Per below:-Almands had a reputation for being slow, and very poorly built. My sense is that they would not be much fun if you are really into sailing. They were beamy and so had a lot of room for their length. They might make a minimum length liveaboard for not a huge amount of money. Watching them underway, they are not good in light air, heavy air or a chop. These boats are getting pretty long in the tooth so a survey would be in order. I wish the news were better.
We own and have been cruising in an Allmand 31 for ten months. After having it on the great lakes for several years we had it shipped to Charlesto where we boarded and started our first cruising experience. We enjoyed it so much that we are making a five year commitment for cruising. The boat sails well, is very forgiving (feels very safe) and is very attractive. It handled well in all weather, surveyed well and is in every respect a lovely boat. We are now looking at bigger boats because of the captains height and our long term commitment. We are finding the field narrow for space and comfort compared to what we already have. Many bigger boats don''t have the head room, bunk length or storage. The Allmond has been a great boat for us.
Thanks for the reply. We feel that everyone is entitled to their own opinion as long as it is based on fact. I wonder what kind of experience you had on an Allmand that would leave you with such a bad opinion.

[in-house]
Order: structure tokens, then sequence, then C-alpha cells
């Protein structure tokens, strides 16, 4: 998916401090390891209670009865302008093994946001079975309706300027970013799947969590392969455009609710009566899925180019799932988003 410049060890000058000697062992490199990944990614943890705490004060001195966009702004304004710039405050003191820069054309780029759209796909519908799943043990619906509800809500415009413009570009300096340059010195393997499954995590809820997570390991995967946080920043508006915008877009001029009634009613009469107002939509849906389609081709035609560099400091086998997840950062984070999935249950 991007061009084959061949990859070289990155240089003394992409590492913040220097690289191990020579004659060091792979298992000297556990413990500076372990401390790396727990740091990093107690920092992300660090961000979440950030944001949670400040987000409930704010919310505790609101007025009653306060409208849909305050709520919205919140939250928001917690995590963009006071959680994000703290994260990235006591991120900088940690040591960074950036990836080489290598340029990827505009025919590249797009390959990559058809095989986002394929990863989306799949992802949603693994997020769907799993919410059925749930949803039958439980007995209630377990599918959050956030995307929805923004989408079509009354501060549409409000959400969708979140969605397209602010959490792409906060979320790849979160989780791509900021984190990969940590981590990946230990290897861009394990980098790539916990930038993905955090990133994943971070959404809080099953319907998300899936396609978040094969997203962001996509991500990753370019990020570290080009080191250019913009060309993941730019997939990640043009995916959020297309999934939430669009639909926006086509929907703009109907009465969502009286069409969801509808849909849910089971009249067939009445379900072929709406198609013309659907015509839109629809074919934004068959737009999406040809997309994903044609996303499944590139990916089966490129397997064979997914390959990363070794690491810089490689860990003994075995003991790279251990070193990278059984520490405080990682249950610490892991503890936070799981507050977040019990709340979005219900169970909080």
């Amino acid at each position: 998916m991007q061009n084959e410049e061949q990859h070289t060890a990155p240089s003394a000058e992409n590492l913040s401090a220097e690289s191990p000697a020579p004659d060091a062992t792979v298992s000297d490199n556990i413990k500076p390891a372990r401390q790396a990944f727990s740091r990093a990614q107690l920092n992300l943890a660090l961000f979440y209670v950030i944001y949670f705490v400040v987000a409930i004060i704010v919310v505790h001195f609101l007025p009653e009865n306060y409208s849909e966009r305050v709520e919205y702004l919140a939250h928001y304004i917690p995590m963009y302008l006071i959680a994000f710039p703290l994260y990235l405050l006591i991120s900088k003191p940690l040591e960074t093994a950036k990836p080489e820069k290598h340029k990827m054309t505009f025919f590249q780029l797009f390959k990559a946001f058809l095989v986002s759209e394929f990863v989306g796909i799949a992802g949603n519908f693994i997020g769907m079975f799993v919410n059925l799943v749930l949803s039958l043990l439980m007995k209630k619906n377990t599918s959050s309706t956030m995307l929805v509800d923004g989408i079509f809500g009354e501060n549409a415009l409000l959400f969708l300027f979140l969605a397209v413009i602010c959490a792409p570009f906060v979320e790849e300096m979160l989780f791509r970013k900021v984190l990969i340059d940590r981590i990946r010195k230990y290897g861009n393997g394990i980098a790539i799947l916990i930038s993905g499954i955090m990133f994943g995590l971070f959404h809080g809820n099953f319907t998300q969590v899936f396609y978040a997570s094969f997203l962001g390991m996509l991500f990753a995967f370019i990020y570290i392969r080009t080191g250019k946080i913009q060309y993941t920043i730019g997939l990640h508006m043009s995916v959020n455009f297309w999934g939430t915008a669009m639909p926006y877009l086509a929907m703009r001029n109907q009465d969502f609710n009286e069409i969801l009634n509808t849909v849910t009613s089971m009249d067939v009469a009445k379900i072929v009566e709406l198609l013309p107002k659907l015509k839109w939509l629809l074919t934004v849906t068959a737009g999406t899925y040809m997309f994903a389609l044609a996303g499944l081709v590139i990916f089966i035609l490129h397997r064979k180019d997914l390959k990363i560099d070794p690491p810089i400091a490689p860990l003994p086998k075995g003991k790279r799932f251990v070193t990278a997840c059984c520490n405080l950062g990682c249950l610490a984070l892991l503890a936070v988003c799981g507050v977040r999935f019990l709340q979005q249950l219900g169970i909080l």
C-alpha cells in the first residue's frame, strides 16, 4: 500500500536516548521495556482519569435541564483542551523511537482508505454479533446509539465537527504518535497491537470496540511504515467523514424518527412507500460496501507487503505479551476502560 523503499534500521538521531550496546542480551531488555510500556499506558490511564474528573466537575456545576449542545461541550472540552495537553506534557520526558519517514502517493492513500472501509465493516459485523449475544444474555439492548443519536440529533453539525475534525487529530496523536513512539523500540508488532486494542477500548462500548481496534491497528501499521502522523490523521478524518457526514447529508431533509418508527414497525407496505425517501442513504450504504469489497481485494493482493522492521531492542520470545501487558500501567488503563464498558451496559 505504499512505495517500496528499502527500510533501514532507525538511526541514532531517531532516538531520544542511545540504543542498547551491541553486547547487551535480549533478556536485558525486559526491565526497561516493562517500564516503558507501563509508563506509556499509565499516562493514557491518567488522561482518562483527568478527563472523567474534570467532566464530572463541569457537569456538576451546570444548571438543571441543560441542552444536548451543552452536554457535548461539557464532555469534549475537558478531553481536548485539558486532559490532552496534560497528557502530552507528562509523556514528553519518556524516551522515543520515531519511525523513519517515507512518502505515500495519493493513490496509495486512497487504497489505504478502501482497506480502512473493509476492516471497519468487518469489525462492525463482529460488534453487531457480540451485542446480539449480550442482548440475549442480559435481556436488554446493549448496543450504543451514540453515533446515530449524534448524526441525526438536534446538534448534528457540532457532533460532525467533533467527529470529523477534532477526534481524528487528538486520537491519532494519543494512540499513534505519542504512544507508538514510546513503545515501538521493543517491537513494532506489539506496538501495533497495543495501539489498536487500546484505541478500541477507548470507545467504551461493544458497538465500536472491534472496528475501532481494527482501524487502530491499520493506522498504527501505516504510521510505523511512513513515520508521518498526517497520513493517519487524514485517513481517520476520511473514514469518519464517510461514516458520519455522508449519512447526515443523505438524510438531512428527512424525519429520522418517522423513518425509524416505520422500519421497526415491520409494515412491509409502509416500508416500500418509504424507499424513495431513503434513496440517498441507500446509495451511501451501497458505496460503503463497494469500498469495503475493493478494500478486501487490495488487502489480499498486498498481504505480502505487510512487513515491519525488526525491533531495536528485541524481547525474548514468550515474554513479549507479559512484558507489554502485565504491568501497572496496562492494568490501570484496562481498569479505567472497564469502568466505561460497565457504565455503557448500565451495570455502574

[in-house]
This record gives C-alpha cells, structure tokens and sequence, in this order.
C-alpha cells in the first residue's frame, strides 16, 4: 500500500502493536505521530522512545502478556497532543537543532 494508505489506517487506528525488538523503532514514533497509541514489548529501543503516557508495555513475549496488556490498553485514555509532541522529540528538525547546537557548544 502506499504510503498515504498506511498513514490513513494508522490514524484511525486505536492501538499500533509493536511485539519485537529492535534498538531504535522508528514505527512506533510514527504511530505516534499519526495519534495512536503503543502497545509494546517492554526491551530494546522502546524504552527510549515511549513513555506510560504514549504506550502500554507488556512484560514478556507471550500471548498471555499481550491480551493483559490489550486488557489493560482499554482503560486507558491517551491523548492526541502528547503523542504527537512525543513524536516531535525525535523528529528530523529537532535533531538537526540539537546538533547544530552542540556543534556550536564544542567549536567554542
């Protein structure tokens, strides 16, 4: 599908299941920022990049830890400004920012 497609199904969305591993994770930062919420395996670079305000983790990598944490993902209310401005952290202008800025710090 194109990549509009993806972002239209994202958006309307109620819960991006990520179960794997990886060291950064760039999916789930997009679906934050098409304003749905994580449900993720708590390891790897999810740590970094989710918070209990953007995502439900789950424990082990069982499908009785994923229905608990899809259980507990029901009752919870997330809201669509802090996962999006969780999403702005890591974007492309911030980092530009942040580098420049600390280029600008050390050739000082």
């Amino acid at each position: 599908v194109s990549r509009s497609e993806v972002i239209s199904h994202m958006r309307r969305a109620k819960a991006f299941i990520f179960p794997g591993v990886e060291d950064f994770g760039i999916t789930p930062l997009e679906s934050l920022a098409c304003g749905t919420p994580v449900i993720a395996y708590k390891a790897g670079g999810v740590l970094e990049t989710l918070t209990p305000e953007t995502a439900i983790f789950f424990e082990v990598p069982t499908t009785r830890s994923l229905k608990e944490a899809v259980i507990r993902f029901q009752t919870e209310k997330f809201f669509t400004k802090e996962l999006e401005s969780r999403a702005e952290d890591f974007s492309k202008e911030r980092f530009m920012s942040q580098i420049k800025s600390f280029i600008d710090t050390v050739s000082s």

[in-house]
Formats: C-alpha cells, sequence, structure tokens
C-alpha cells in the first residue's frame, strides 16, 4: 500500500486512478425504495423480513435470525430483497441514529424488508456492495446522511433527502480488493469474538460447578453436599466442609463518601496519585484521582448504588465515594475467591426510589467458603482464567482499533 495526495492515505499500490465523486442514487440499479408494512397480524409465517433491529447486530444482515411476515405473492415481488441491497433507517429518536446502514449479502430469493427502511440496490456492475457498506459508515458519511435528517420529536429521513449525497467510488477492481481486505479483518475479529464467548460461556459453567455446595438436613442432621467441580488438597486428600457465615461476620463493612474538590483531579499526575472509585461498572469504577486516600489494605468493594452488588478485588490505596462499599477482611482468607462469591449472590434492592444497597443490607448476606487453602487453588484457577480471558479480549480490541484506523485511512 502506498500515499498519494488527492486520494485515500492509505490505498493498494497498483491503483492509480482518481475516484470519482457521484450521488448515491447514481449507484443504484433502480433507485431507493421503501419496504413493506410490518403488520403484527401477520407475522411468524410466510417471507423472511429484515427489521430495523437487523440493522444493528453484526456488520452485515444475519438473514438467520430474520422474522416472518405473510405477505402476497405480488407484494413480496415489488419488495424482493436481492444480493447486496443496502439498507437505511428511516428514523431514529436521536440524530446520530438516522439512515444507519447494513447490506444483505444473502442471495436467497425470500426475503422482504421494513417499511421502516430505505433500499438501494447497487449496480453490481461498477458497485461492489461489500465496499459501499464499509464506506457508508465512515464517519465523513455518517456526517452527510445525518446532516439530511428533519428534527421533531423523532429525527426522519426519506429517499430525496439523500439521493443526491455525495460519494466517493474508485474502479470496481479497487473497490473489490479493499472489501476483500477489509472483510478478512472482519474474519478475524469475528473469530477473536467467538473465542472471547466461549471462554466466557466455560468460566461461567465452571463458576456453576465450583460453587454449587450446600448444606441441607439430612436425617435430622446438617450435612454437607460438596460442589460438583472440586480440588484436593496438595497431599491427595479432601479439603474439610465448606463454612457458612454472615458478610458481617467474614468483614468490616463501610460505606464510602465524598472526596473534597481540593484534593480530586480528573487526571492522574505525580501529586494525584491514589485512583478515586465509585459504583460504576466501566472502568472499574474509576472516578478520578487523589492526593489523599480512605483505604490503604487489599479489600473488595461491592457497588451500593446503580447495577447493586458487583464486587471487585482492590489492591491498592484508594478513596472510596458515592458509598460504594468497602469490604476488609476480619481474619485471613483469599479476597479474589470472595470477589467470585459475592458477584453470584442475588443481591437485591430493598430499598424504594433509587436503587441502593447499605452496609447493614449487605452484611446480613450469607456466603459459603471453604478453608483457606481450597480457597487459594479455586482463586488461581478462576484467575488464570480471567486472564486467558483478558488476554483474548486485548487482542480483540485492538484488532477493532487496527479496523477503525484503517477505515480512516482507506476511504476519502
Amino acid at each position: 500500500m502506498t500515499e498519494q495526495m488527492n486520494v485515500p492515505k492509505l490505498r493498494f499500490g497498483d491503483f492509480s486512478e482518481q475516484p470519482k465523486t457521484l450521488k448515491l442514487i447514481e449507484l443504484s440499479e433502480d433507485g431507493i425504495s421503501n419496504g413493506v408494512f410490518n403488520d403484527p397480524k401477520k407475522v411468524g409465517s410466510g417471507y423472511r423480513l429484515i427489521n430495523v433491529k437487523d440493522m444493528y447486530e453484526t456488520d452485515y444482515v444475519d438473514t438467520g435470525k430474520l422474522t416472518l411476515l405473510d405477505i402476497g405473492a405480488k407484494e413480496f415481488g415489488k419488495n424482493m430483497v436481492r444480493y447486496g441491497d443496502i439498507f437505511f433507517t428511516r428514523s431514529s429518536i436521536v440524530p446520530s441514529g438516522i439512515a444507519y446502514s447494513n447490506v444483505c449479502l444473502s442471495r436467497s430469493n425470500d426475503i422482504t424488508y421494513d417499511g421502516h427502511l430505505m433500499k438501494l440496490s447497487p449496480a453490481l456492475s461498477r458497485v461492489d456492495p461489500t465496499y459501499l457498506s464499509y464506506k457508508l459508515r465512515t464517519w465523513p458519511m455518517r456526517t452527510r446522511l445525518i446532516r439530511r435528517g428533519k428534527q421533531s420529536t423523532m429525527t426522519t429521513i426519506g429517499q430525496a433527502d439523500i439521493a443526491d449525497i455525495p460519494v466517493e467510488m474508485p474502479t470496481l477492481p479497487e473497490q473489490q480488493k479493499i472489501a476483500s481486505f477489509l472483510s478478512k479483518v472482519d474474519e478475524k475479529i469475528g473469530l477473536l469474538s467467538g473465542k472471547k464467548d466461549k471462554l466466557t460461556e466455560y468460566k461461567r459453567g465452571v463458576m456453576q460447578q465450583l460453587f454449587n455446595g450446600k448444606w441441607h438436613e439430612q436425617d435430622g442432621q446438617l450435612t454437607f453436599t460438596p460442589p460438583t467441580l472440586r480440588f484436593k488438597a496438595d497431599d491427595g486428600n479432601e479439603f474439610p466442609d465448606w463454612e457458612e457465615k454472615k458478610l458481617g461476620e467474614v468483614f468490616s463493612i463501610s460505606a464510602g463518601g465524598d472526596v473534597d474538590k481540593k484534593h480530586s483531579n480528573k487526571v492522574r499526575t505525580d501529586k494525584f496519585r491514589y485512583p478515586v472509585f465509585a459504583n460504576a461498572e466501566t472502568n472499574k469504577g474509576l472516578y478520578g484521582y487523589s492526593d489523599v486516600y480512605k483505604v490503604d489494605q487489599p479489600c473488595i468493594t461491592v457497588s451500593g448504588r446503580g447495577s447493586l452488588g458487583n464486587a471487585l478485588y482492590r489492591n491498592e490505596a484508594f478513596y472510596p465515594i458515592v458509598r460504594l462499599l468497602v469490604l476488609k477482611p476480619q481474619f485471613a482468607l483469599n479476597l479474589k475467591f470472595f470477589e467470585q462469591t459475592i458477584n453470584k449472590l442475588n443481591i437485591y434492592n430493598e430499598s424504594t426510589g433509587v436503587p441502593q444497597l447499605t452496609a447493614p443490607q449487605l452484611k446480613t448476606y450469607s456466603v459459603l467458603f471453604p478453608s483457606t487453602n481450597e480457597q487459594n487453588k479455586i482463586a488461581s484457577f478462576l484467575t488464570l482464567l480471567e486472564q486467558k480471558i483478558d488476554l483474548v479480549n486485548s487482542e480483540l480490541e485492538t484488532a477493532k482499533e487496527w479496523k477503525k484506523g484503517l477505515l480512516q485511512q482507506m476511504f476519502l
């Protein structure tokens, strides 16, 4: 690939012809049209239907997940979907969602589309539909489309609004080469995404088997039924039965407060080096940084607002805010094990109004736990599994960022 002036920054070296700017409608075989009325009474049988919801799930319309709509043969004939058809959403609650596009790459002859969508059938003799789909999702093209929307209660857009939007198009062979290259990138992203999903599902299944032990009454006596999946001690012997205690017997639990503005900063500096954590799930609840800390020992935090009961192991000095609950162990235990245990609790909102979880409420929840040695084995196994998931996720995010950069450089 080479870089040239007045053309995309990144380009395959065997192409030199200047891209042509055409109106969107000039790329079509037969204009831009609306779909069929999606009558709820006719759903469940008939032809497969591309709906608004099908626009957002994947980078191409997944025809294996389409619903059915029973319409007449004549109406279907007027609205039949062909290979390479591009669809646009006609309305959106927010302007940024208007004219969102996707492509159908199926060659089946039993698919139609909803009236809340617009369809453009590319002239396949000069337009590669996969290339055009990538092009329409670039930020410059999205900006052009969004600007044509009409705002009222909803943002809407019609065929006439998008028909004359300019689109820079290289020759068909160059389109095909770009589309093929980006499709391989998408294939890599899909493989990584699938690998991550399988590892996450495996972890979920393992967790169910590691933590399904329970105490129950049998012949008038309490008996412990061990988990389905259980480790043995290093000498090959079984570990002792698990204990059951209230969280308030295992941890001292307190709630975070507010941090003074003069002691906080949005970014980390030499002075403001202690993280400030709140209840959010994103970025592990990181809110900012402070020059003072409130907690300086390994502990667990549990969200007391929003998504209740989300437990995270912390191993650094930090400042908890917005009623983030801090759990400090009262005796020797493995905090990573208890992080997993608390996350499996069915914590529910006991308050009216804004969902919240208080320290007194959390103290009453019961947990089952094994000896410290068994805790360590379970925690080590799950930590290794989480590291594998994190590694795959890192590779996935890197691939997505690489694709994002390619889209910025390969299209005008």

Our fellow cruisers were in fact quite impressed with our boats performance, style, and grace.
The boat also did well racing on the Great Lakes. Respectfully, Nl836
I have never been aboard a Allmand 31 however I have seen them try to sail in light air and they fail at this. The Allmand 31 has a Sail Area/Displacement Ratio of 13.44, a ballast displacement ratio of 33%. Combined with only a 4'' draft this design relies too much on it''s beam for stability.
Our boat is a C&C 35-1. It has a SA/DR of 19.2 and a ballast/displacement raio of 48% and for that matter a more desireable (for sailing) beam length ratio too.
Have you ever sailed on a C&C 35? or maybe a C&C 33 or how about a C&C 40??
Look at Grampions. They have a lot of headroom and seem to be your kind of boat.
Mike, We have friends who have a C&C 41. It is a very nice high performance boat. They enjoy racing but are not cruisers. There is not enough living space to live onboard and cruise for length of time that we plan. The boat is very nice and very fast but we are not into racing. We are cruisers who enjoy sailing and more interested in comfort than speed. We are looking at many boats to try and find the right one for us. Sincerely, NL836
Hi NL. I have talked to over 20 Allmand owners on the internet. All of them tell me there isn''t much out there that is as roomy as the Allmand 31 in that size range. I have researched many boat books that I have and also find that to be true. The C&C is a good boat. However, compared to the Allmand, you lose two lockers, the aft cabin to a quarterberth, and the rudder is unprotected. Allmand owners like thier boats for both cruising and sailing. One owner sold his Allmand and a few years later still has yet to fond something that has the features he is looking for in something else. I also dont think a trawler is the answer. It is not a sailboat and you all said you like to sail. I think (another opinon) that you might have to go with something like the 36 Hallberg Rassy or 36 Najad from Norway. Both good boats, but expensive. However, not as expensive as the Island Packet or Shannon. Good luck!